Club Libby Lu
Club Libby Lu was an experiential/experience-based retailer for young girls ages 4 to 12. Founded by Mary Drolet, a former executive at Claire's and Montgomery Ward, in August 2000, the store chain employed 98 stores in 28 states in the United States before closing in 2009. The stores were named after founder Mary Drolet's childhood imaginary friend.
|Products||Clothing, makeup, stuffed animals, perfume|
A makeover cost between $25–$60, depending on the package of choice, and included a full hair updo, nail polish, and makeup. In addition to playing dress-up for the day, Club Libby Lu VIPs (Very Important Princesses) were guided by their Club Counselors over to various sites including a "potion bar" where a VIP could make their own lotion, perfume, fairy dust, or lip gloss, and a Pooch Parlor, where the guests could own stuffed animals of their choice. At the end of every experience, each VIP was encouraged to join the free club, and was given a friendship bracelet.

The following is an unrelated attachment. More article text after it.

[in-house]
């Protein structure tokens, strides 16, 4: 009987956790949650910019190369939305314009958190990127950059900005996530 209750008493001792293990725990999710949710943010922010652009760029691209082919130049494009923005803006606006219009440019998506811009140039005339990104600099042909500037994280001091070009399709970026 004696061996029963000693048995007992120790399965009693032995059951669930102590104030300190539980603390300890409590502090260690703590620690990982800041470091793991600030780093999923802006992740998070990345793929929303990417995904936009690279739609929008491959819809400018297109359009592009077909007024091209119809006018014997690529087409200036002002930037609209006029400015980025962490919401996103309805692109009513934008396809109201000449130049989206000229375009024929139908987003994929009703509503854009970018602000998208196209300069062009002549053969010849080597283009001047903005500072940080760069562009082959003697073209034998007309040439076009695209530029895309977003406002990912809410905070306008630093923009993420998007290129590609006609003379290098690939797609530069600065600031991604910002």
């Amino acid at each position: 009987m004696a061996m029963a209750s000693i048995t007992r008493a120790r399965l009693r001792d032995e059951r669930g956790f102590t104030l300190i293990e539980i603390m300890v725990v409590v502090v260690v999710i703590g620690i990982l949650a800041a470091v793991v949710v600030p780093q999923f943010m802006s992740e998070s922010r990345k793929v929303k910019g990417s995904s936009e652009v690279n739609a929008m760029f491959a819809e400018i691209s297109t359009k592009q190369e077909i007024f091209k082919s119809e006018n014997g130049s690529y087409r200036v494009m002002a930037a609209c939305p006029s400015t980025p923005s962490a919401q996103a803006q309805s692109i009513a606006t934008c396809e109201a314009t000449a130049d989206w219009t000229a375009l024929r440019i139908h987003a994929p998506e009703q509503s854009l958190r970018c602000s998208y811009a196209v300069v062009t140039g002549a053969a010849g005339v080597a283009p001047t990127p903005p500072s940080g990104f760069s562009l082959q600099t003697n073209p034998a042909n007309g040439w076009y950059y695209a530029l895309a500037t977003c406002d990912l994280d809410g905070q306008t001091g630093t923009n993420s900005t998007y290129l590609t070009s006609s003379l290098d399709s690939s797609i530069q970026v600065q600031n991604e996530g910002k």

Club Libby Lu was opened in 2000 by Mary Drolet and her two partners in a suburban Chicago mall based on the three partners' concepts. In 2003, Saks, Inc. purchased Club Libby Lu when it had 11 stores. 50 locations were opened in 2004. With a bit of advertising by 2005, revenues were about $46 million, a 53% increase over 2004. In 2006, the chain had 87 locations.
Club Libby Lu was the subject of controversy in late December 2007 when Priscilla Ceballos of Garland, Texas made her 6-year-old daughter Alexis Menjivar wrote a fake essay about her father named Jonathon Menjivar as part of a contest held by the company where the winner would receive a Grand Prize of four tickets to a Hannah Montana concert in Albany, New York. In the essay, Priscilla explained that her husband Jonathon died in Iraq via a roadside bomb while serving in the army. While Alexis was getting a makeover in preparation for the concert at the Club Libby Lu store in Garland, reporter Byron Harris of ABC affiliate WFAA in Dallas went to the store as part of an investigation for the station and informed Ceballos that there was no man by that name who had ever served in the military or died in Iraq. After the story surfaced and gained national attention, Alexis was disqualified and the tickets were awarded to another winner, who was not identified.
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